Since 2008, Soundcloud has allowed new up and coming artists to release their content with minimal effort. Like YouTube, many musicians post their projects onto SoundCloud with hopes of being “discovered.” This website, and smartphone app, created in 2014, is growing more popular each day, especially in high schools and colleges.
Here at CHS, there are many different resources for students to begin making their own music, such as the music lab in the library. This new addition includes equipment for recording music and software to use for making instrumental tracks or background beats like Garageband.
There are also multiple classes available throughout the district that provide students with an introduction to electronic music. In fact, an electronic music class was the inspiration for sophomore Zan Wellmon to begin his Soundcloud experience.
“I took electronic music for the fine arts credit last year, and I made a bunch of beats. We were just on Garageband for the whole class period, and I had all these beats, so I might as well do something with them,” Wellmon said.
After he had a horde of assorted instrumental tracks, he made an impulse decision. Wellmon, known as Lil Speedo on Soundcloud and other social media platforms, has so far released one song.
While all genres of music are popular on the app, the rap scene is definitely the most prominent. Wellmon believes that the rise of Soundcloud, both at CHS and around the country, is due to the fact that Soundcloud is most well-known for its rapping community, its ability to upload tracks quickly, and the influence of notable rappers, such as Travis Scott and Lil Uzi Vert, who had their start on the app.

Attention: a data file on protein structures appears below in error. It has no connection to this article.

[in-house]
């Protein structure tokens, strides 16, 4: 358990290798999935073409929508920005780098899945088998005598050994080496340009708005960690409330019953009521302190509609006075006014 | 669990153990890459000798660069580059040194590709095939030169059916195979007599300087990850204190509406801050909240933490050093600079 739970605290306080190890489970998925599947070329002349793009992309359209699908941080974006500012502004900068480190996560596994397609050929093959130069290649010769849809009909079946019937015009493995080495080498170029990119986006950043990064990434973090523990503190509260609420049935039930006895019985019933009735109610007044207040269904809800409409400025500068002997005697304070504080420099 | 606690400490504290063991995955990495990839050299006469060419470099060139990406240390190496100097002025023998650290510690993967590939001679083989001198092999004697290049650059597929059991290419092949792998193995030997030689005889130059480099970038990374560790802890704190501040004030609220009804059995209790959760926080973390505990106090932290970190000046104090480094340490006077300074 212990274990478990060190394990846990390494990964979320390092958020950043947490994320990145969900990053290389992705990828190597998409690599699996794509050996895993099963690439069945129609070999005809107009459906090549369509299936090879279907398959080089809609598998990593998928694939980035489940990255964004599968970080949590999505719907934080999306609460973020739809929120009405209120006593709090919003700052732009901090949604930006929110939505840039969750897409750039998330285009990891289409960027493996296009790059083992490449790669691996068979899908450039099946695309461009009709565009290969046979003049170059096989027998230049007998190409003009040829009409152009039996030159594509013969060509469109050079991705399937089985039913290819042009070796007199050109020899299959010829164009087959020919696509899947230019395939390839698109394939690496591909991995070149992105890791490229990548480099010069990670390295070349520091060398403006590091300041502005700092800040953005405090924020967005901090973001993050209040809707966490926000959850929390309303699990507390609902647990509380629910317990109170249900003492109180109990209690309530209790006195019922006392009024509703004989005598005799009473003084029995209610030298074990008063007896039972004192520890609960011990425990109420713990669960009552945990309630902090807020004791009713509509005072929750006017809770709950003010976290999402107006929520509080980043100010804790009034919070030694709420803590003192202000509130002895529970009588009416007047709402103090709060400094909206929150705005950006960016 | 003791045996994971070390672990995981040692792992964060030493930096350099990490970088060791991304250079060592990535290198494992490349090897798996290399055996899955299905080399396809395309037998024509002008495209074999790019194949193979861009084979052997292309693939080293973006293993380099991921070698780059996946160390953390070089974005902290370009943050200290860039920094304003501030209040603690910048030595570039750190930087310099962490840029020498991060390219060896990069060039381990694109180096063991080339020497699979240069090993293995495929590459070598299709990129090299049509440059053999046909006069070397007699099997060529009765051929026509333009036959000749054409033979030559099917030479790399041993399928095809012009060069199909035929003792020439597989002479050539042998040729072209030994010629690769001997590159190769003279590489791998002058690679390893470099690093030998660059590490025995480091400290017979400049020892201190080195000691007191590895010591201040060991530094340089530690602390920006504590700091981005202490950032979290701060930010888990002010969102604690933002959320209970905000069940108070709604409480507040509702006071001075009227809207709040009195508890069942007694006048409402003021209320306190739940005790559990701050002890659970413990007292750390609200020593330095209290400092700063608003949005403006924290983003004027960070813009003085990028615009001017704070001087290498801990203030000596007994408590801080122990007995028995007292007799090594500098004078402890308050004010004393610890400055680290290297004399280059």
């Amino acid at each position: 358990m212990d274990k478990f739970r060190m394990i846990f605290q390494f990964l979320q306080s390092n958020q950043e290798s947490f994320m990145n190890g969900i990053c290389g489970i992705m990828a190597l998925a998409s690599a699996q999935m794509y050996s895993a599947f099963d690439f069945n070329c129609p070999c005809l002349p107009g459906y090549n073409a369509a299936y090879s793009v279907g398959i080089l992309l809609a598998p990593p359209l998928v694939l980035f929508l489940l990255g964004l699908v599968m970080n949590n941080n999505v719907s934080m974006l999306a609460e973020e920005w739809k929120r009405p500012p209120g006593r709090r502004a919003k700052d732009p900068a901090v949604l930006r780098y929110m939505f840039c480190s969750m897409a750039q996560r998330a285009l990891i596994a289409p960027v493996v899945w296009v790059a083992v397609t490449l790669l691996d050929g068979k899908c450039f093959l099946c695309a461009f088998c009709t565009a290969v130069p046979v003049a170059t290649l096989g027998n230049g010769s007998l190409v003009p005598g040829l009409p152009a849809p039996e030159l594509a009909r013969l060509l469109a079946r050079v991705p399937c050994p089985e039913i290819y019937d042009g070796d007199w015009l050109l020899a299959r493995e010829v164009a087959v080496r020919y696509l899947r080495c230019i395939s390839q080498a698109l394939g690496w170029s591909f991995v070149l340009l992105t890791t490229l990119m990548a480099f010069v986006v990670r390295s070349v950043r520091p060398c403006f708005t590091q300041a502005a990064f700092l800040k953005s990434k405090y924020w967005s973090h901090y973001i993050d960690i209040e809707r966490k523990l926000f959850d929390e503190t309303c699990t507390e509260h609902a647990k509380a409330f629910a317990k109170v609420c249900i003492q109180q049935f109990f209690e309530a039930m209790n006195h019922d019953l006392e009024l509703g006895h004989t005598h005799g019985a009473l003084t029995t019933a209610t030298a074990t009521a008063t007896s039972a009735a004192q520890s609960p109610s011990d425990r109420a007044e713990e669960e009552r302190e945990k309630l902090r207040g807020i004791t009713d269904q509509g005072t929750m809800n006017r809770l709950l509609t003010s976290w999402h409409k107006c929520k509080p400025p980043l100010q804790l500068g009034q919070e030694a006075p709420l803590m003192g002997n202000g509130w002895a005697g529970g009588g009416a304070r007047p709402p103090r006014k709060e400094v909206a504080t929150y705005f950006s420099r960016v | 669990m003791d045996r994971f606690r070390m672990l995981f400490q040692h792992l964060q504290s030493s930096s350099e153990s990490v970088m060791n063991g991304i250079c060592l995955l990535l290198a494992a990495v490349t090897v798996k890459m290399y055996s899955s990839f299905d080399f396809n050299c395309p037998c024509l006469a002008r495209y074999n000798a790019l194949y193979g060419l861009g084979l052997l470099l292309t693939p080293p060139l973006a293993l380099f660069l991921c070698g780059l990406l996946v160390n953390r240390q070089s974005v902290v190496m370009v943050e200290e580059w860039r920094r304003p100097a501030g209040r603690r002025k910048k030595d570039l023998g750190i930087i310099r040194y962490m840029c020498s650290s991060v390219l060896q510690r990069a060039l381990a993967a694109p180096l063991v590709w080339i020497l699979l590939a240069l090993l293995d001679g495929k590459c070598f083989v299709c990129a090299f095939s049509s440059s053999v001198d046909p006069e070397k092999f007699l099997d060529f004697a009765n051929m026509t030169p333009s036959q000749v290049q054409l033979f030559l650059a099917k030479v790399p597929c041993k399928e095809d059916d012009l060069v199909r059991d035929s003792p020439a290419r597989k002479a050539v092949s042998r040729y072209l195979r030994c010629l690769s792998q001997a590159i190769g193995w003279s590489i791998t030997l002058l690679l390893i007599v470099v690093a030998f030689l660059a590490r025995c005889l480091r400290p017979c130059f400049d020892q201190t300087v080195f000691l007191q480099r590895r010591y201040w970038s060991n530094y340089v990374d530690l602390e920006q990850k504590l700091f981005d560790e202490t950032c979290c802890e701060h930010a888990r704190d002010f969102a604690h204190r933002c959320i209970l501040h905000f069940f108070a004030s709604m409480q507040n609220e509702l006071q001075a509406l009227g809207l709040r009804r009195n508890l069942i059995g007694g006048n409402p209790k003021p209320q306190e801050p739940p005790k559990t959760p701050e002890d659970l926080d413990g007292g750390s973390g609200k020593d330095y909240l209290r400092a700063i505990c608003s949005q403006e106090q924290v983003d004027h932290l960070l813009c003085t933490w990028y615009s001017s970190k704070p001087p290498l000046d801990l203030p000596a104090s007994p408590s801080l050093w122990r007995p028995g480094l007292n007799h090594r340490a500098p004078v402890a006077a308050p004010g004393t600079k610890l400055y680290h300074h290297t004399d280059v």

However, junior Charlie Quigless has made the jump from Soundcloud and YouTube to larger music platforms, such as iTunes and Spotify. His EP, Against All Odds, has almost 1000 views and plays on Spotify.
Charlie, known as C-Quig, started writing his own songs in fifth grade, and “dropped” his first song in eighth grade.
C-Quig believes that Soundcloud and Spotify are currently equivalent spaces for rappers to upload their music, though the process of uploading and getting your songs accepted to be on Spotify is more tedious than Soundcloud’s.
“Most of the rappers that I listen to, they grow much faster on SoundCloud, but Spotify is also popular. I can’t really say that one has more of a chance for you to blow up than the other,” Quigless said.
As new CHS students arrive and seniors leave, the Soundcloud scene is forever changing. Although a handful of high-school rappers take Soundcloud as a joke and as a chance to diss other kids or stay relevant, others view it as a place to craft a career to pursue in the future.
Laughing, Charlie said “Alright, I’ll say it right now. Rap isn’t for everybody. If your passion really is music, if your passion really is rap or hip-hop, just do it. Don’t just make fun of it, and don’t treat it like it’s a trend.”